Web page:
2)  Hayat Tahrir al-Sham (Liberation of the Levant), an al-Qaeda inspired group in Idlib province is on the Turkish border.  With the end of a CIA-sponsored program of supplying anti-Assad rebels with such weaponry as anti-tank missiles, defections to Hayat Tahrir al-Sham has caused Ankara to rethink its position.  Forces loyal to Assad are having no problem incurring support from Moscow and Tehran.  And if Turkey is going to be able to curry favor in northern Syria, it may have to throw its lot with Russia and Iran, at the expense of Saudi Arabia and the United States.
3)  The Kurds.  Reining in the Kurds holds a more powerful attraction for Ankara than removing Assad.  As the U.S.-backed Kurdish forces in northern Syria proved able to combat the Islamic State, Turkish-backed rebels proved lacking as a counterbalance to the feisty Kurds.  But a Turkish expectation of Russian help in countering the Kurds in northern Syria could prove to be risky.  For Russia, too, like the United States, has supported the Kurds, since they offset Hayat Tahrir al-Sham.  Regardless, the Turks seemed intent on pursuing their strategic interests in Syria.  But then, too, . . . 
. . . American relations with Turkey are worsening.  Both Washington and Ankara have issued suspensions for visas for each other’s citizens.  Eleven Americans, including Pastor Andrew Brunson, are in Erdogan’s jails as a result of last year’s coup attempt against his regime.  Turkish AK Party deputy, Hamza Dag, urged Washington to remove U.S. Ambassador John Bass from Turkey.  Bass is due to be posted to Afghanistan.  And, of course, Ankara wants Fethullah Gulen extradited from the United States to Turkey; for the Erdogan Government claims the cleric is one of those responsible for the aforementioned failed coup.  Again, such developments can only benefit Moscow.
Meanwhile, Saudi Arabia’s “pivot” towards Moscow bears further scrutiny.  A development which, if it gathers momentum, can only upset the current U.S.-Israeli-Saudi amalgamation.  To be watched, too, is Riyadh’s support for terrorism.  A topic broached in Moscow was Saudi support for Chechen Jihadis.  This is significant because Jihadis from Russia’s troubled Sunni Muslim province have joined western Ukrainian forces battling separatists and Russian “volunteers” in eastern Ukraine.  The U.S. backed pseudo-Fascist government in Kiev has been fielding formations such as the Azov Battalion, a group known for wearing World War II German helmets adorned with swastikas and, which have been assisted by Sunni Jihadis from Chechnya.  Earlier this year, Congress passed a $500 million dollar-plus aid package for Ukraine which contained a stipulation that none of the money was to be spent on the Azov Battalion . . . taxpayer dollars going to the same government suspected of forwarding rocket engines to North Korea.  Obviously, here, Putin is looking for the Saudis to pressure the Chechens into not supporting the Ukrainians by cutting off the financial spigot.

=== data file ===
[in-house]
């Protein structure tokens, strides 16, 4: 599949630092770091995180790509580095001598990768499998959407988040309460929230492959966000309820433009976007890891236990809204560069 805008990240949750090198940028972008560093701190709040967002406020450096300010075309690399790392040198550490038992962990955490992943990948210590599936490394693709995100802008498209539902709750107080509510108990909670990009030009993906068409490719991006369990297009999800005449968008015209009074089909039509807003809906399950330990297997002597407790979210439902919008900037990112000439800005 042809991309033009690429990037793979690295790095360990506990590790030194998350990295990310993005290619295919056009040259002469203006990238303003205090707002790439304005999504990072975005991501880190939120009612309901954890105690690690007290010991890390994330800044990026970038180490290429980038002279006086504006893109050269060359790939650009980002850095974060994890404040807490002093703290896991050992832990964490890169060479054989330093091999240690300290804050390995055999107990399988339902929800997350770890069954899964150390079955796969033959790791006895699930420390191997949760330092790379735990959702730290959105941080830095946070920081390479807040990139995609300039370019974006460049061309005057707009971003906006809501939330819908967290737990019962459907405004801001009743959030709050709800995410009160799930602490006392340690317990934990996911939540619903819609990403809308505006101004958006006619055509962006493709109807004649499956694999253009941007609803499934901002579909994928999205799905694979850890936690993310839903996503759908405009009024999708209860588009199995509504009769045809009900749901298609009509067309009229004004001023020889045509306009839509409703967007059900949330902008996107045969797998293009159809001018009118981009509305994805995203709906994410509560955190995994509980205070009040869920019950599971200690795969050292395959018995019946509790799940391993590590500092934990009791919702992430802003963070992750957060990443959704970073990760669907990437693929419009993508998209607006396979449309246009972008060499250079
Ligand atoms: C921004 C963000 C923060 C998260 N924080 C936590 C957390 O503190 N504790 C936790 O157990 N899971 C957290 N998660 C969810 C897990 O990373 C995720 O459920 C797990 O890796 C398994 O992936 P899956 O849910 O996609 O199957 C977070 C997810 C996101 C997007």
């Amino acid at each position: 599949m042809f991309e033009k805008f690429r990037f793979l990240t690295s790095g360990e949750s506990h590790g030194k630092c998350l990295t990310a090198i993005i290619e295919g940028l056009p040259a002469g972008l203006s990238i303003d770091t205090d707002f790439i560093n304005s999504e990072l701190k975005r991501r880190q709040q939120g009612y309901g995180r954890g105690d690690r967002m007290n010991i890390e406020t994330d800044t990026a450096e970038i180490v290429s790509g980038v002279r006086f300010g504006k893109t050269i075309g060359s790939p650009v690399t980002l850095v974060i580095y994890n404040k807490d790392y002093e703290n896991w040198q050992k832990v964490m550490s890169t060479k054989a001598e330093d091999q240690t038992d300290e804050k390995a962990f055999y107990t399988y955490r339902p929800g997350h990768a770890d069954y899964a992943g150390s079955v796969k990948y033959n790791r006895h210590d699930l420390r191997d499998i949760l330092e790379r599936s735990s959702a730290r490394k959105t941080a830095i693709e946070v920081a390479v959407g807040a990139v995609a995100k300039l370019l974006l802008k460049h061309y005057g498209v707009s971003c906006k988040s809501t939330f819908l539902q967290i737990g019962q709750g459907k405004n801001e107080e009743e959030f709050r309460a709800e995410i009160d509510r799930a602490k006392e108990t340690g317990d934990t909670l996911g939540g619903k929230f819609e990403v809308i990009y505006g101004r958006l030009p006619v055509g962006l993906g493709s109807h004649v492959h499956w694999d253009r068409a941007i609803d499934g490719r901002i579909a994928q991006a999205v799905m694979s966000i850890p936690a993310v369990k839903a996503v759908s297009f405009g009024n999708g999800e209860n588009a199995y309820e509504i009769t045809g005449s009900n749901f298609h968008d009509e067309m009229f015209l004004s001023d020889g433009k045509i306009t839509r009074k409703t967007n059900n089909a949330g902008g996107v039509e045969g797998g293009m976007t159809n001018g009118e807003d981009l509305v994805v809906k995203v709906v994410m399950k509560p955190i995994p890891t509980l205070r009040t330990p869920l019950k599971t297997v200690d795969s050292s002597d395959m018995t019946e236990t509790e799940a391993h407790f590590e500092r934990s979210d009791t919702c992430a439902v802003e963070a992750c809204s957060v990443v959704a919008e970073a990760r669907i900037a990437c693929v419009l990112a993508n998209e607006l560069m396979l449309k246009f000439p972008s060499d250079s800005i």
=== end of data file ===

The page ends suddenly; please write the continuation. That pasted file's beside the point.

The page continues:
Western domination of Middle East resources has been on the down slide as of late.  America, which assumed the role of Western colonial overseer in 1945, was, at the time, the only game in town – economically, politically, militarily, since much of the developed world was in extremis because of the then recent global conflict . . . which many Americans have been successfully channeled into believing that their subsequent role was that of being the World’s Policeman; which in reality, is Madison Avenue mumbo-jumbo for Pax Americana.  But history decrees that every empire will eventually cross the Styx with Charon, as efforts in imperium are mere reflections of Man’s inability to overcome the coils of mortality; leaving that puerile notion of American Exceptionalism as that prophylactic or shield of durability, which will in the end, prove lacking; as Pax Americana will keep its appointment of ill-fated certainty with the mills of the gods.
Mark Albertson